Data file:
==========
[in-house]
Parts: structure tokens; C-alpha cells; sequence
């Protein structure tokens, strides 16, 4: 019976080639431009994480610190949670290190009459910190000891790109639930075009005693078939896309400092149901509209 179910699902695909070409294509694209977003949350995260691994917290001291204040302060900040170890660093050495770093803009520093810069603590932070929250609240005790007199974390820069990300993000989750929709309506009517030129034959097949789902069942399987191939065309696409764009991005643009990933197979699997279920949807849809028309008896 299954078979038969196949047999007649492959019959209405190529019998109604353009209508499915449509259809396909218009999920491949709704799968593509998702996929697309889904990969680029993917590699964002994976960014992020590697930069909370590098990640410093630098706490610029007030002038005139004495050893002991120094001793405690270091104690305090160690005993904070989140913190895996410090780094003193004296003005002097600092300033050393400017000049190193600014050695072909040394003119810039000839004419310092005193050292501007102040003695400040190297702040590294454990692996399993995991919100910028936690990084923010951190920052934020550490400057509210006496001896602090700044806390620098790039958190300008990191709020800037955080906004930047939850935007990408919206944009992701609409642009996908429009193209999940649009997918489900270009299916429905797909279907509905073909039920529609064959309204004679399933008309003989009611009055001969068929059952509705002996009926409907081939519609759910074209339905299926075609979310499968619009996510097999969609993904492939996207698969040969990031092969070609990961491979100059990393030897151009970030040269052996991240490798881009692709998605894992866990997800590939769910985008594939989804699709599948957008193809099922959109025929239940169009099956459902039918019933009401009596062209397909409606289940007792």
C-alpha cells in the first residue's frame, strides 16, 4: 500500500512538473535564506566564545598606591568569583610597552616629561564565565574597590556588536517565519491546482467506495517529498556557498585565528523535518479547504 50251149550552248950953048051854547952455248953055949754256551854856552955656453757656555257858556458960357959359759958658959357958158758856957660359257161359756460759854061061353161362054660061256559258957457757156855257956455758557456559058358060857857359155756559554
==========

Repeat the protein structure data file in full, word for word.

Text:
[in-house]
Parts: structure tokens; C-alpha cells; sequence
């Protein structure tokens, strides 16, 4: 019976080639431009994480610190949670290190009459910190000891790109639930075009005693078939896309400092149901509209 179910699902695909070409294509694209977003949350995260691994917290001291204040302060900040170890660093050495770093803009520093810069603590932070929250609240005790007199974390820069990300993000989750929709309506009517030129034959097949789902069942399987191939065309696409764009991005643009990933197979699997279920949807849809028309008896 299954078979038969196949047999007649492959019959209405190529019998109604353009209508499915449509259809396909218009999920491949709704799968593509998702996929697309889904990969680029993917590699964002994976960014992020590697930069909370590098990640410093630098706490610029007030002038005139004495050893002991120094001793405690270091104690305090160690005993904070989140913190895996410090780094003193004296003005002097600092300033050393400017000049190193600014050695072909040394003119810039000839004419310092005193050292501007102040003695400040190297702040590294454990692996399993995991919100910028936690990084923010951190920052934020550490400057509210006496001896602090700044806390620098790039958190300008990191709020800037955080906004930047939850935007990408919206944009992701609409642009996908429009193209999940649009997918489900270009299916429905797909279907509905073909039920529609064959309204004679399933008309003989009611009055001969068929059952509705002996009926409907081939519609759910074209339905299926075609979310499968619009996510097999969609993904492939996207698969040969990031092969070609990961491979100059990393030897151009970030040269052996991240490798881009692709998605894992866990997800590939769910985008594939989804699709599948957008193809099922959109025929239940169009099956459902039918019933009401009596062209397909409606289940007792």
C-alpha cells in the first residue's frame, strides 16, 4: 500500500512538473535564506566564545598606591568569583610597552616629561564565565574597590556588536517565519491546482467506495517529498556557498585565528523535518479547504 50251149550552248950953048051854547952455248953055949754256551854856552955656453757656555257858556458960357959359759958658959357958158758856957660359257161359756460759854061061353161362054660061256559258957457757156855257956455758557456559058358060857857359155756559554